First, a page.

The GiveWell Blog

Surgeries performed vs. cases of blindness prevented

We’ve written before about the possibility that surgeries to correct blindness are extremely cost effective. While summarizing the evidence of effectiveness for trachoma interventions, we’ve learned more and it’s clear that equating surgeries performed with cases of blindness prevented is plain wrong.

I read Trachoma: an overview, a literature review of the evidence of effectiveness for the SAFE Strategy, the WHO-recommended approach to trachoma control.

Matthew J. Burton, the author, reviews each of the four components of the strategy, including surgery. He writes (Pg 109, in the PDF version):

There are about 10 million people with trachomatous trichiasis (TT) worldwide who are at increased risk of developing irreversible blinding corneal opacification (CO). Surgical correction of TT probably reduces the risk of progressive CO and blindness. The indications for TT surgery vary between control programmes. Some advocate early surgery when one or more lashes touch the eye, whereas others practice epilation until more severe TT develops. As the progression of TT can be quite swift in some people, where access to ophthalmic services is limited, surgery for mild disease is a logical approach.

A major problem limiting the effectiveness of surgery is the recurrence of trichiasis following surgery, which can be as high as 40– 60%…. There can be a small improvement in vision following surgery of about a line of Snellen visual acuity.

The quote tells me that:

  1. Surgeries are performed for people who are at-risk of becoming blind, but not yet blind. The review doesn’t specify the probability that they’ll become blind.
  2. Surgeries are not performed on those already blind — trachoma-caused blindness is irreversible.
  3. There’s significant chance of recurrence, so performing a surgery is not the same as preventing the patient from ever having the condition again.
  4. There is some vision improvement for those with TT and low vision, but it’s extremely small. (According to Wikipedia, the Snellen visual acuity chart is the eye chart we’re all used to at the doctor’s office and one line is not much.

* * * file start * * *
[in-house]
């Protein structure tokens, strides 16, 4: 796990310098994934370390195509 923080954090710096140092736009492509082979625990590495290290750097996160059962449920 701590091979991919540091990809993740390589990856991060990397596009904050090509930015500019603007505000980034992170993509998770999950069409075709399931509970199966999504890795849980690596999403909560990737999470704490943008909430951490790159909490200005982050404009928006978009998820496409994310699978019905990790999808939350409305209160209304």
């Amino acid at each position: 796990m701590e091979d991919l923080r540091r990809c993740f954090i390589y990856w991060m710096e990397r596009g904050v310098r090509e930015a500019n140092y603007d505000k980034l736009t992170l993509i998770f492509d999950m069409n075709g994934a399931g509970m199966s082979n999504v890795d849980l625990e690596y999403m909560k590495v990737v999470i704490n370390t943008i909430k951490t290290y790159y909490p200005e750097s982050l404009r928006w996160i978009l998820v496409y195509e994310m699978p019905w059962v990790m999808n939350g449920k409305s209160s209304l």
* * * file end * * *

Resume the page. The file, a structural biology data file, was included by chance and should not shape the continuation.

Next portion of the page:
We don’t have the data to make a reasonable estimate of the cost per case of blindness prevented. We’ve tried unsuccessfully to find the percentage of those with TT who eventually become blind.

Assuming that it costs ~$20-60 to perform one surgery, and assuming 50% recurrence and that 50% of people with TT become blind, the cost per blindness averted would be $80-240. But, assuming 50% recurrence and that only 5% of people with TT become blind, the cost per blindness averted would be well over $1,000.

Addendum added by Holden: Adding a little more context on the ratio between TT infection and blindness. Estimates of total blindness due to trachoma vary a lot – this PLoS paper (table 3) puts the number around 3 million while this WHO report puts it closer to 1 million in the same year (37 million total people blind worldwide, 3.6% due to trachoma). Assuming constant prevalence of both TT and blindness would imply that TT turns to full-blown blindness 10-30% of the time, which in turn implies (using the 50% “recurrence risk” figure) that there’s 1 case of full-blown blindness averted for every 6-20 successful surgeries.

Surgeries have other benefits too, and with all the layers of uncertainty about prevalence, the 6-20 range could be off by a lot in either direction. It seems safe, though, to agree with the top-line statement that equating surgeries with “blindness prevented” would substantially overstate what you’re getting for your dollar.